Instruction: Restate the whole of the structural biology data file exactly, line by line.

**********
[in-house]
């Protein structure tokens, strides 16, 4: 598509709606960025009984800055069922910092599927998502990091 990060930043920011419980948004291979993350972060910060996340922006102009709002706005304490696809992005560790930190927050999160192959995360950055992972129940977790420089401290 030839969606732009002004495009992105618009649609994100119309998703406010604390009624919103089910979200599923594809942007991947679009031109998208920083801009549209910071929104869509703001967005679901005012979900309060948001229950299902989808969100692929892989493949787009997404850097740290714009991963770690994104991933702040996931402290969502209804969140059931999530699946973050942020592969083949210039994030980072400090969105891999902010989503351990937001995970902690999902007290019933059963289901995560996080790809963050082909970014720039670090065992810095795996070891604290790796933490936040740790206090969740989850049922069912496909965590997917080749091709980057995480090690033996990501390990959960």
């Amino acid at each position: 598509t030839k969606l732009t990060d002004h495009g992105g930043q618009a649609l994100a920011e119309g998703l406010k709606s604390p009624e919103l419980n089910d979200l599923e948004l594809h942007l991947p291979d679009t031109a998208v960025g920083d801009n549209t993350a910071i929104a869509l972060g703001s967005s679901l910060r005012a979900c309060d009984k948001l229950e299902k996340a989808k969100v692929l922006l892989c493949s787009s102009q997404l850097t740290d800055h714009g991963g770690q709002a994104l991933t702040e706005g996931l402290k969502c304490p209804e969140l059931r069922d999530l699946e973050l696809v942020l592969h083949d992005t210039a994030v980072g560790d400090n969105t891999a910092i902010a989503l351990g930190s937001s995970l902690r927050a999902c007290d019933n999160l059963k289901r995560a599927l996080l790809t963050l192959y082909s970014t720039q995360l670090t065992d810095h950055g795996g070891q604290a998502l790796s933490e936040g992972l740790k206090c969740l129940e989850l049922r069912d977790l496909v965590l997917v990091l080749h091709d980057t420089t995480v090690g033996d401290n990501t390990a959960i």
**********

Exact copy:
[in-house]
């Protein structure tokens, strides 16, 4: 598509709606960025009984800055069922910092599927998502990091 990060930043920011419980948004291979993350972060910060996340922006102009709002706005304490696809992005560790930190927050999160192959995360950055992972129940977790420089401290 030839969606732009002004495009992105618009649609994100119309998703406010604390009624919103089910979200599923594809942007991947679009031109998208920083801009549209910071929104869509703001967005679901005012979900309060948001229950299902989808969100692929892989493949787009997404850097740290714009991963770690994104991933702040996931402290969502209804969140059931999530699946973050942020592969083949210039994030980072400090969105891999902010989503351990937001995970902690999902007290019933059963289901995560996080790809963050082909970014720039670090065992810095795996070891604290790796933490936040740790206090969740989850049922069912496909965590997917080749091709980057995480090690033996990501390990959960």
């Amino acid at each position: 598509t030839k969606l732009t990060d002004h495009g992105g930043q618009a649609l994100a920011e119309g998703l406010k709606s604390p009624e919103l419980n089910d979200l599923e948004l594809h942007l991947p291979d679009t031109a998208v960025g920083d801009n549209t993350a910071i929104a869509l972060g703001s967005s679901l910060r005012a979900c309060d009984k948001l229950e299902k996340a989808k969100v692929l922006l892989c493949s787009s102009q997404l850097t740290d800055h714009g991963g770690q709002a994104l991933t702040e706005g996931l402290k969502c304490p209804e969140l059931r069922d999530l699946e973050l696809v942020l592969h083949d992005t210039a994030v980072g560790d400090n969105t891999a910092i902010a989503l351990g930190s937001s995970l902690r927050a999902c007290d019933n999160l059963k289901r995560a599927l996080l790809t963050l192959y082909s970014t720039q995360l670090t065992d810095h950055g795996g070891q604290a998502l790796s933490e936040g992972l740790k206090c969740l129940e989850l049922r069912d977790l496909v965590l997917v990091l080749h091709d980057t420089t995480v090690g033996d401290n990501t390990a959960i």